The philosophers soon reached certain generalizations from this state of affairs. The senses are connected with the appetites, with wants and desires. They lay hold not on the reality of things but on the relation which things have to our pleasures and pains, to the satisfaction of wants and the welfare of the body. They are important only for the life of the body, which is but a fixed substratum for a higher life. Experience thus has a definitely material character; it has to do with physical things in relation to the body. In contrast, reason, or science, lays hold of the immaterial, the ideal, the spiritual. There is something morally dangerous about experience, as such words as sensual, carnal, material, worldly, interests suggest; while pure reason and spirit connote something morally praiseworthy. Moreover, ineradicable connection with the changing, the inexplicably shifting, and with the manifold, the diverse, clings to experience. Its material is inherently variable and untrustworthy. It is anarchic, because unstable. The man who trusts to experience does not know what he depends upon, since it changes from person to person, from day to day, to say nothing of from country to country. Its connection with the 'many,' with various particulars, has the same effect, and also carries conflict in its train.

Only the single, the uniform, assures coherence and harmony. Out of experience come warrings, the conflict of opinions and acts within the individual and between individuals. From experience no standard of belief can issue, because it is the very nature of experience to instigate all kinds of contrary beliefs, as varieties of local custom proved. Its logical outcome is that anything is good and true to the particular individual which his experience leads him to believe true and good at a particular time and place.

Finally practice falls of necessity within experience. Doing proceeds from needs and aims at change. To produce or to make is to alter something; to consume is to alter. All the obnoxious characters of change and diversity thus attach themselves to doing while knowing is as permanent as its object. To know, to grasp a thing intellectually or theoretically, is to be out of the region of vicissitude, chance, and diversity. Truth has no lack; it is untouched by the perturbations of the world of sense. It deals with the eternal and the universal. And the world of experience can be brought under control, can be steadied and ordered, only through subjection to its law of reason.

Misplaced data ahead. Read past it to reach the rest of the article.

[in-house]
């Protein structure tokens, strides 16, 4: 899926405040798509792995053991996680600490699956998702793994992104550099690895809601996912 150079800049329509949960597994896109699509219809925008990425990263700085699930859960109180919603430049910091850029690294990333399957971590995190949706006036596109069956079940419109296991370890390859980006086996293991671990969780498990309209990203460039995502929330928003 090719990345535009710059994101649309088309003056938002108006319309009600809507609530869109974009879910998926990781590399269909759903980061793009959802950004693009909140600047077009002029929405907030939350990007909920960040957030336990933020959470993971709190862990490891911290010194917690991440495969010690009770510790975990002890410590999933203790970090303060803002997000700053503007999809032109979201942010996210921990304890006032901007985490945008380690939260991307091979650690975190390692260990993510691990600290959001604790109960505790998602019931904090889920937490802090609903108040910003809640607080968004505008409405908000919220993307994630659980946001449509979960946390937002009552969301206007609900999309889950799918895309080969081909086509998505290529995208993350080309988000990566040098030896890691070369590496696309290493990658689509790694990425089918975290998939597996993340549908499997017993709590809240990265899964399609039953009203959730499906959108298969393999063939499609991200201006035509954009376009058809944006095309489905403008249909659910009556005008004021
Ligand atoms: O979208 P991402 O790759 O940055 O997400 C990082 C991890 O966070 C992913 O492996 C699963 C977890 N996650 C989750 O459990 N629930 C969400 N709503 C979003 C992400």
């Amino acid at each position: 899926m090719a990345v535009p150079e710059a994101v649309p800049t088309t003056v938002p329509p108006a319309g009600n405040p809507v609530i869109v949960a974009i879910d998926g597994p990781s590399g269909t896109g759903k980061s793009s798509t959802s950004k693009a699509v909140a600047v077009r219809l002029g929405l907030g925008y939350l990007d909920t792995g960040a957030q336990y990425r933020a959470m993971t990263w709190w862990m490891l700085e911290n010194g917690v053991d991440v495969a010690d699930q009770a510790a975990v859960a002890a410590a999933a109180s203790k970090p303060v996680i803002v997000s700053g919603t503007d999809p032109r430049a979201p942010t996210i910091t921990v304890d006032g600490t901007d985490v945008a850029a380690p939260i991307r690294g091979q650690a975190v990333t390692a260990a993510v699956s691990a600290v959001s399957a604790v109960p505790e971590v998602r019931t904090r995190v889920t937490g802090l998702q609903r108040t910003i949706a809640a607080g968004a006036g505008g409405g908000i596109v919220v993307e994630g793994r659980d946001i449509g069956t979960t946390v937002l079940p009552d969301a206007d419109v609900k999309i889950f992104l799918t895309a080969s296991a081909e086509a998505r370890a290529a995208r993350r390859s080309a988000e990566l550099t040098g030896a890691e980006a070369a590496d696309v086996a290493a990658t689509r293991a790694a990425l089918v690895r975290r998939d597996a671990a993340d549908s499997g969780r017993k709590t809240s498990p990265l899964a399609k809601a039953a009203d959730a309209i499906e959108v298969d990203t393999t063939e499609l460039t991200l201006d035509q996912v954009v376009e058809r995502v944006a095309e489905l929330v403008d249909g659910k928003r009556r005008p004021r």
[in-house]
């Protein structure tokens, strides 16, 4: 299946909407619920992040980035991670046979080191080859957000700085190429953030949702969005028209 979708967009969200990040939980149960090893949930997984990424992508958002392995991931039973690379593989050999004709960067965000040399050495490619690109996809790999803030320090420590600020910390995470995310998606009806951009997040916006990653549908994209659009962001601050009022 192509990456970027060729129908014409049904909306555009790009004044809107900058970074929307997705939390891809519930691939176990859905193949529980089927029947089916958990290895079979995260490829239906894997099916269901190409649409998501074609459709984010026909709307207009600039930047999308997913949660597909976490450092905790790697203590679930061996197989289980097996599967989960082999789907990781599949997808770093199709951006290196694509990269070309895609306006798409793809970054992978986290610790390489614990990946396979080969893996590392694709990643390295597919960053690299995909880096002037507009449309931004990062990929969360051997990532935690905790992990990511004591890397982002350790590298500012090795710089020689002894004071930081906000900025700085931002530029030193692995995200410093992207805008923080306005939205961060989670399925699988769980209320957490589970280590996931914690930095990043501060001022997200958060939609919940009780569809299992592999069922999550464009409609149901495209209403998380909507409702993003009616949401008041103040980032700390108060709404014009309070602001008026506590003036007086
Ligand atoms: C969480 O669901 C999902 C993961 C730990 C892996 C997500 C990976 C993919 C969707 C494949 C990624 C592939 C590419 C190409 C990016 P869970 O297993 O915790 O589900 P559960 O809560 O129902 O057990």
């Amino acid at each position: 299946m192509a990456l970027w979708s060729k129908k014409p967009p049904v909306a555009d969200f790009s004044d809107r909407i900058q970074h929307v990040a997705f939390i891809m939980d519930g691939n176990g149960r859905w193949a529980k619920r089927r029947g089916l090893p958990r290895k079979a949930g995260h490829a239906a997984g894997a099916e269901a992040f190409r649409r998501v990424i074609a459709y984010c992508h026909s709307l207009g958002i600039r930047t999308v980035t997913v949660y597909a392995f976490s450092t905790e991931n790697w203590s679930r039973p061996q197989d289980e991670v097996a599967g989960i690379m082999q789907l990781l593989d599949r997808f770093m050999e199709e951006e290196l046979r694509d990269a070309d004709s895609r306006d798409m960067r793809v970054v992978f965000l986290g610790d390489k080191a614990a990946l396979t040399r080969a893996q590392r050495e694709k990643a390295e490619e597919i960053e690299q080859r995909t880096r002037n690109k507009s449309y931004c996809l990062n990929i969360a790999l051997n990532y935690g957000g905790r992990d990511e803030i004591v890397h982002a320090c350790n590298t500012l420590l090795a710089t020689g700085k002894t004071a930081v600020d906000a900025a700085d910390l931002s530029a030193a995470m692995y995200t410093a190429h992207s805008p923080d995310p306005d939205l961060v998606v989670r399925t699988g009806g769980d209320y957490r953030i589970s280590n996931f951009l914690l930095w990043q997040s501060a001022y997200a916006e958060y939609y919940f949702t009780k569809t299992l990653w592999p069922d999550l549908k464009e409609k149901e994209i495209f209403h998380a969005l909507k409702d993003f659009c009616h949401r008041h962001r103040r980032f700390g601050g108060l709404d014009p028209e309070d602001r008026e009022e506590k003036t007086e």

It would not do, of course, to say that all these distinctions persisted in full technical definiteness. But they all of them profoundly influenced men's subsequent thinking and their ideas about education. The contempt for physical as compared with mathematical and logical science, for the senses and sense observation; the feeling that knowledge is high and worthy in the degree in which it deals with ideal symbols instead of with the concrete; the scorn of particulars except as they are deductively brought under a universal; the disregard for the body; the depreciation of arts and crafts as intellectual instrumentalities, all sought shelter and found sanction under this estimate of the respective values of experience and reason—or, what came to the same thing, of the practical and the intellectual. Medieval philosophy continued and reënforced the tradition. To know reality meant to be in relation to the supreme reality, or God, and to enjoy the eternal bliss of that relation. Contemplation of supreme reality was the ultimate end of man to which action is subordinate. Experience had to do with mundane, profane, and secular affairs, practically necessary indeed, but of little import in comparison with supernatural objects of knowledge. When we add to this motive the force derived from the literary character of the Roman education and the Greek philosophic tradition, and conjoin to them the preference for studies which obviously demarcated the aristocratic class from the lower classes, we can readily understand the tremendous power exercised by the persistent preference of the 'intellectual' over the 'practical' not simply in educational philosophies but in the higher schools.